In support of this concept, nerve cell connections between and within the cortical hemispheres have been shown to develop in steps of exuberance and elimination (for review see Innocenti, 1995). In harmony, P.R. Huttenlocher was the first to report a waxing and waning of nerve cell contact density in the maturing human cerebral cortex (see Huttenlocher and others, 1982-83). The exact time course appeared to differ among cortical areas. In accord, local peaks of energy metabolism were observed (Chugani and others, 1987). Eventually, comprehensive synaptic counts in the cortex of non-human primates affirmed the initial increase and the subsequent decrease in the number of synapses as fundamental steps in the maturation of cerebral cortex (Rakic and others, 1994).

In the time-lapse movies shown in The New York Times, Dr. Thompson and his colleagues use measurements of gray matter density to track the maturation of cerebral cortex. Gray matter density may indeed be closely associated with synaptic density. W.T. Greenough and colleagues showed that exposure to an enriched environment and the ensuing enhanced sensory stimulation increases myelination, cortical synaptic density and, notably, cortical thickness in rats (for review see Markham and Greenough, 2004).  In separate studies, Thompson and colleagues could establish that cortical gray matter density tightly correlates with cortical thickness (Sowell and others, 2004). The thickness varies regionally between 1.5 and 5.5 mm and diminished by as much as 0.3 mm in a year during development. In accord, the time-lapse movies on normal development show that the gray matter density in cerebral cortex diminishes on both hemispheres with advancing age. The diminution progresses in waves originating in the parietal lobes and sweeping toward the frontal lobes.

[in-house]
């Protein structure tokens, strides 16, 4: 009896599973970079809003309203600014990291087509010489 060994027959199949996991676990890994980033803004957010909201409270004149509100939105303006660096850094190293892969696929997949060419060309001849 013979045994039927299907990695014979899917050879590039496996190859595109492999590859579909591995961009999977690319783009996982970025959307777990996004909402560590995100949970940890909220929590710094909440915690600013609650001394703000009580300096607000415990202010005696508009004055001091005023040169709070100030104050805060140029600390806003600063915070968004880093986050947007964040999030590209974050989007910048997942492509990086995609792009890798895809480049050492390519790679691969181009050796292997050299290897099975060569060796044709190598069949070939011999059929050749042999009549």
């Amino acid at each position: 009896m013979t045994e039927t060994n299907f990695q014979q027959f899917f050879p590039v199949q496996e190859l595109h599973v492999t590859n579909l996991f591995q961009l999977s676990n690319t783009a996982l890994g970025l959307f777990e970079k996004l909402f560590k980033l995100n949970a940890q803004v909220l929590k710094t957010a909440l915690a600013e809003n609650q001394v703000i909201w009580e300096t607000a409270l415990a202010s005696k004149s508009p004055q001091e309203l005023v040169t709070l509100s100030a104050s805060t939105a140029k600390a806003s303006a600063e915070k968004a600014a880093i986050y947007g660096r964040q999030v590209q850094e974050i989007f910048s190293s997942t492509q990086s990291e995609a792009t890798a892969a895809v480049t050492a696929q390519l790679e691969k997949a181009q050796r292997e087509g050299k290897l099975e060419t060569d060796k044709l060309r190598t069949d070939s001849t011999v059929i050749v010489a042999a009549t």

Exuberance of synapses in human cortex commonly peaks before the age of 4 years and the range of the time-lapse movies may not cover the synaptic build up. However, taking the findings reviewed above into consideration, it is reasonable to suggest that the reductions in gray matter density reflect synaptic elimination following exuberance and the dynamic in the movies may be accurately labeled as cortical maturation. By contrast, the changes in gray matter density visible in the time-lapse movie shown for childhood-onset schizophrenia are more complex. The color scale of maturation seems inverse. Despite the bright colors, the changes seem subtle. Thompson and others (2001) report that they observed more rapid and, in some areas, greater than normal decreases in gray matter density on both cortical hemispheres, suggesting a loss of synapses in addition to the normal pruning of underutilized connections.